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Update yourself with the latest news for both job seekers and recruiters alike.

  • 5 Classes to Prepare Students for Real Life

    By Ryan Crawley, 24 Jan 2020

    There are certain classes that need to be offered in high school for the betterment of all students and they have nothing to do with subjects currently covered. Whether you are a parent or a teacher, you realize there are not enough courses offered for students in high school that will help them...

  • Being Liberal – Whose Side to Take On the Protests in Birmingham

    By Alan Peters, 24 Jan 2020

    I thought Jo Brand’s battery acid joke was quite funny. But not harmful. It’s unlikely to inspire a revival in British Leyland’s business and anyway the burny stuff is quite hard to get hold of. At least, I assume so. I’m not a hundred per cent sure of that, because I know that if I look up...

  • Is It Shameful to Ask for a Pay Raise as a Teacher?

    By Ryan Crawley, 24 Jan 2020

    Having a career as a teacher definitely has its merits. Being able to shape the minds of the youth that are slowly coming up and will eventually be replacing us in society someday is an important job to have. The opportunities presented us to possibly change the future through interaction with...

  • More good and outstanding schools than ever before, but is Ofsted still failing?

    By Mark Richards, 24 Jan 2020

    In recent weeks and months, the response from anybody in government to any criticism of its record with education has tended to be that there are now a greater number of good and outstanding schools than ever before. It’s become Theresa May’s stock response at PMQs, and now Michael Gove is...

  • Why oracy is so important in the classroom

    By Mark Richards, 24 Jan 2020

    In another education case of ‘what comes around goes around’, oracy is now being hailed as vitally important in the classroom. Nick Gibb, Schools Minister, has been talking up oracy after the national media picked up a story regarding a primary school in Bradford that has banned words such as...

  • Exams are getting tougher: Is there a secret to success?

    By Mark Richards, 24 Jan 2020

    If there is one thing that teachers, parents and – of course – pupils have discovered now all phases of GCSE reform have gone through is that exams are getting tougher. The challenge has been ramped-up in several ways. First of all, in terms of the number of GCSEs that students now have to sit....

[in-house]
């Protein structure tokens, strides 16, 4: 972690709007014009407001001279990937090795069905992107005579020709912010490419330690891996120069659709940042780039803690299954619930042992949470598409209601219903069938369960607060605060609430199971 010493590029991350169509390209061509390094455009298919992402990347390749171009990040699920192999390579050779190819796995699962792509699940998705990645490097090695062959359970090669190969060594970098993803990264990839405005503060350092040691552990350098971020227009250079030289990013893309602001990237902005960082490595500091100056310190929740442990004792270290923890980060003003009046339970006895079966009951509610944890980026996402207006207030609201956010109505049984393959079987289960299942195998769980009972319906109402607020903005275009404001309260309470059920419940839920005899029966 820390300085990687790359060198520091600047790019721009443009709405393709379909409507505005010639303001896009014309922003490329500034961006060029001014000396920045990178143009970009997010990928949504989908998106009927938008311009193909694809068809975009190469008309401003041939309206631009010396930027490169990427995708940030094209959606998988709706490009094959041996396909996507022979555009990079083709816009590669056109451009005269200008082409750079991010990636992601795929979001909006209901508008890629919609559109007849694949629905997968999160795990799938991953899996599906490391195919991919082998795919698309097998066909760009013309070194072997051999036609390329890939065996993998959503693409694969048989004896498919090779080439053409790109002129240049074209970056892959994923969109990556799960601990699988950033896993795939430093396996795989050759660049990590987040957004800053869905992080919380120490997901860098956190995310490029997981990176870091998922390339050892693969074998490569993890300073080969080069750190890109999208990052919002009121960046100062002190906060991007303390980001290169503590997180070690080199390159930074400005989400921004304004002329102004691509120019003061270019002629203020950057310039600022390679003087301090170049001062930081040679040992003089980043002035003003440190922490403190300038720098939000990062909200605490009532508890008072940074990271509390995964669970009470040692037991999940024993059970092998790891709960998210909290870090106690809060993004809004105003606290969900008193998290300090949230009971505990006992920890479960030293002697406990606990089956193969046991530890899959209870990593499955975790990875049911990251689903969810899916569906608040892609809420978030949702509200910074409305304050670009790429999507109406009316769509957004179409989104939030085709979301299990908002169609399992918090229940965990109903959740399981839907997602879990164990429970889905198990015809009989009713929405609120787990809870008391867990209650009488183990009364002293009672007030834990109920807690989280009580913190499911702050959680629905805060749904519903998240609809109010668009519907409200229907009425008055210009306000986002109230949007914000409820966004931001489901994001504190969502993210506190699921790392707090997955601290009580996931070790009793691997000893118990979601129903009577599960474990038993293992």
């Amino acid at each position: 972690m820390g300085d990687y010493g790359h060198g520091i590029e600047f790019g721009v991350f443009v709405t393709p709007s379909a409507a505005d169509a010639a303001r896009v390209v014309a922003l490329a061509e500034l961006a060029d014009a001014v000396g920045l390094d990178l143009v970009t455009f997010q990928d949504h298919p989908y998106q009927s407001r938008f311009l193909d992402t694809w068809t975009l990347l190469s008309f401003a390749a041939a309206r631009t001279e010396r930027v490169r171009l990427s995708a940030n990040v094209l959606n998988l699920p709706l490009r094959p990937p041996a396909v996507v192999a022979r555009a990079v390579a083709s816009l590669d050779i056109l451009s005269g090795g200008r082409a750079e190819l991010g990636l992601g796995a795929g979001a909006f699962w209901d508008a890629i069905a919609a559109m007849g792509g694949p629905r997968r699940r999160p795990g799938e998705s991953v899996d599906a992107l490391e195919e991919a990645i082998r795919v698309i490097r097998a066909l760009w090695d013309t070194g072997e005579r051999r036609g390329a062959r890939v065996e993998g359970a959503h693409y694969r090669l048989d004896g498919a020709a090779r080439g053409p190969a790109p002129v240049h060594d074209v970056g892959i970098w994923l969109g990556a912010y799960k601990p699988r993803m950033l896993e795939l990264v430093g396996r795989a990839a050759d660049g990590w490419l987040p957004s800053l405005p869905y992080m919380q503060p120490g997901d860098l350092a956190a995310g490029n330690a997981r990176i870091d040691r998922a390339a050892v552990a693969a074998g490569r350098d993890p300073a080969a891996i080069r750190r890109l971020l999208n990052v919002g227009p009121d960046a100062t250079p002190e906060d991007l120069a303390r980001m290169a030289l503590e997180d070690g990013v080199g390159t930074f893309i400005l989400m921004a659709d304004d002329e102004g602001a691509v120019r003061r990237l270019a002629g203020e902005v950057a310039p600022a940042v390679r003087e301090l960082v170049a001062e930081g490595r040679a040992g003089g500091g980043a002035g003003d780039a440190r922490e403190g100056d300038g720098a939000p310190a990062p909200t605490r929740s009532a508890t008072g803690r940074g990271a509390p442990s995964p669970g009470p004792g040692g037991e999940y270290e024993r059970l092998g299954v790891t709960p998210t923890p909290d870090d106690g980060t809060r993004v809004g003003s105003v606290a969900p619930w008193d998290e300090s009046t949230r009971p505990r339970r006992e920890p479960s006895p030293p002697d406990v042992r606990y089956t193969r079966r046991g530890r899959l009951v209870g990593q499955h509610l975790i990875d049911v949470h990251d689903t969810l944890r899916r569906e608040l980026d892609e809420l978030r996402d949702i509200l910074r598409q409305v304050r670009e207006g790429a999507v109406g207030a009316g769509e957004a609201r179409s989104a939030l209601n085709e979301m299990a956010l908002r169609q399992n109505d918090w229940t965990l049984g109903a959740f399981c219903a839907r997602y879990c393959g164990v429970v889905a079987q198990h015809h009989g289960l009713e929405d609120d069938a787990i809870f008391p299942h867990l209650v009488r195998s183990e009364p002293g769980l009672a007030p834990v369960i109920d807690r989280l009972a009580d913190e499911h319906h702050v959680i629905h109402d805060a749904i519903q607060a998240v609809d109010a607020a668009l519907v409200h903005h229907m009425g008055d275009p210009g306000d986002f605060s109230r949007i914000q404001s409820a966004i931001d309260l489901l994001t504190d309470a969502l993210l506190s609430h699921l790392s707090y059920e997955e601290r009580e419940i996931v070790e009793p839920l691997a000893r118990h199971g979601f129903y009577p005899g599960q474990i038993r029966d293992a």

• Should technology be used more in lessons?

    By Mark Richards, 24 Jan 2020

    We live in a digital world. There can be denying that technology has become all-encompassing. However, a massive irony exists today in UK education. At a time when technology is everywhere and we are constantly looking forward to the next advancements, the method of assessment that our education...

  • Peer Assessment: Is it all that?

    By Mark Richards, 24 Jan 2020

    Back in the days when Assessment for Learning was the ‘in thing’ and a real buzzword in education circles, self-assessment and peer assessment were all the rage. The benefits of both are fairly obvious: self-assessment forces the student to take more responsibility for – and have a greater...

  • How important is it to tap into the interests and pop culture of pupils?

    By Mark Richards, 24 Jan 2020

    The notion of teachers being ‘down with the kids’ sometimes gets frowned upon. It’s true that it can be taken too far. At its worst, it can lead to teacher/pupil relationships that are far too informal. When that happens, it’s easy for lines to be crossed and boundaries to become...

  • Should parents have the right to withdraw pupils from Relationships and Sex Education?

    By Mark Richards, 24 Jan 2020

    The DfE (Department for Education) rarely introduces anything that doesn’t attract a good deal of criticism. Education is such a hot potato and any new guidance or initiative quickly becomes a political football to be kicked around by all the stakeholders of education, regardless of who the...